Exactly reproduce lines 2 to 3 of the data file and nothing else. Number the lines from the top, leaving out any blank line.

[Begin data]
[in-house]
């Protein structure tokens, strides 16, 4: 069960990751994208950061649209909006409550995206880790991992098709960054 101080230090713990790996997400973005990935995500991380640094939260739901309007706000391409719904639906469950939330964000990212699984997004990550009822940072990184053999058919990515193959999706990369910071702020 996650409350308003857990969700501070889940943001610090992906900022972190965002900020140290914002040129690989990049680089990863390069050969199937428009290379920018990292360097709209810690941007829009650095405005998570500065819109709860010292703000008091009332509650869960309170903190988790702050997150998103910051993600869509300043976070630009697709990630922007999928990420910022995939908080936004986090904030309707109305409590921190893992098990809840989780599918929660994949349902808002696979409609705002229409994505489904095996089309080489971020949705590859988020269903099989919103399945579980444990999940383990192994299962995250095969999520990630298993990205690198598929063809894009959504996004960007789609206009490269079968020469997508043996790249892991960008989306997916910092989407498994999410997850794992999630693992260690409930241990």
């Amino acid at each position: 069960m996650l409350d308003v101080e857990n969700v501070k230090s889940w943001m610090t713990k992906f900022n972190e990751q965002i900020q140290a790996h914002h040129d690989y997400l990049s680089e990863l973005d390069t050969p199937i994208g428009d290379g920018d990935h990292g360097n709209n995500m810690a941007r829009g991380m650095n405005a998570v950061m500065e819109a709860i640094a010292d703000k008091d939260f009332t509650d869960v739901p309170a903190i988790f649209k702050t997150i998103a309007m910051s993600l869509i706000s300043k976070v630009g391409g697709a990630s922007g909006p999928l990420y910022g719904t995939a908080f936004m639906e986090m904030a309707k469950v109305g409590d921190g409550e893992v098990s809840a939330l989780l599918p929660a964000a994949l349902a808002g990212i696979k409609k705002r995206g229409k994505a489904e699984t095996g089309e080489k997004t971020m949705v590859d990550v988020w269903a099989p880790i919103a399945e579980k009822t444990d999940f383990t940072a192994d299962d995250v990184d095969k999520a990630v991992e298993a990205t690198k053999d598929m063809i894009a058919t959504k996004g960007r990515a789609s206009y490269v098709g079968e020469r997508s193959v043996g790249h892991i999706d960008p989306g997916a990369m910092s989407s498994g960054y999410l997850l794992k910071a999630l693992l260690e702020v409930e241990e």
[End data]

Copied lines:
């Protein structure tokens, strides 16, 4: 069960990751994208950061649209909006409550995206880790991992098709960054 101080230090713990790996997400973005990935995500991380640094939260739901309007706000391409719904639906469950939330964000990212699984997004990550009822940072990184053999058919990515193959999706990369910071702020 996650409350308003857990969700501070889940943001610090992906900022972190965002900020140290914002040129690989990049680089990863390069050969199937428009290379920018990292360097709209810690941007829009650095405005998570500065819109709860010292703000008091009332509650869960309170903190988790702050997150998103910051993600869509300043976070630009697709990630922007999928990420910022995939908080936004986090904030309707109305409590921190893992098990809840989780599918929660994949349902808002696979409609705002229409994505489904095996089309080489971020949705590859988020269903099989919103399945579980444990999940383990192994299962995250095969999520990630298993990205690198598929063809894009959504996004960007789609206009490269079968020469997508043996790249892991960008989306997916910092989407498994999410997850794992999630693992260690409930241990």
């Amino acid at each position: 069960m996650l409350d308003v101080e857990n969700v501070k230090s889940w943001m610090t713990k992906f900022n972190e990751q965002i900020q140290a790996h914002h040129d690989y997400l990049s680089e990863l973005d390069t050969p199937i994208g428009d290379g920018d990935h990292g360097n709209n995500m810690a941007r829009g991380m650095n405005a998570v950061m500065e819109a709860i640094a010292d703000k008091d939260f009332t509650d869960v739901p309170a903190i988790f649209k702050t997150i998103a309007m910051s993600l869509i706000s300043k976070v630009g391409g697709a990630s922007g909006p999928l990420y910022g719904t995939a908080f936004m639906e986090m904030a309707k469950v109305g409590d921190g409550e893992v098990s809840a939330l989780l599918p929660a964000a994949l349902a808002g990212i696979k409609k705002r995206g229409k994505a489904e699984t095996g089309e080489k997004t971020m949705v590859d990550v988020w269903a099989p880790i919103a399945e579980k009822t444990d999940f383990t940072a192994d299962d995250v990184d095969k999520a990630v991992e298993a990205t690198k053999d598929m063809i894009a058919t959504k996004g960007r990515a789609s206009y490269v098709g079968e020469r997508s193959v043996g790249h892991i999706d960008p989306g997916a990369m910092s989407s498994g960054y999410l997850l794992k910071a999630l693992l260690e702020v409930e241990e």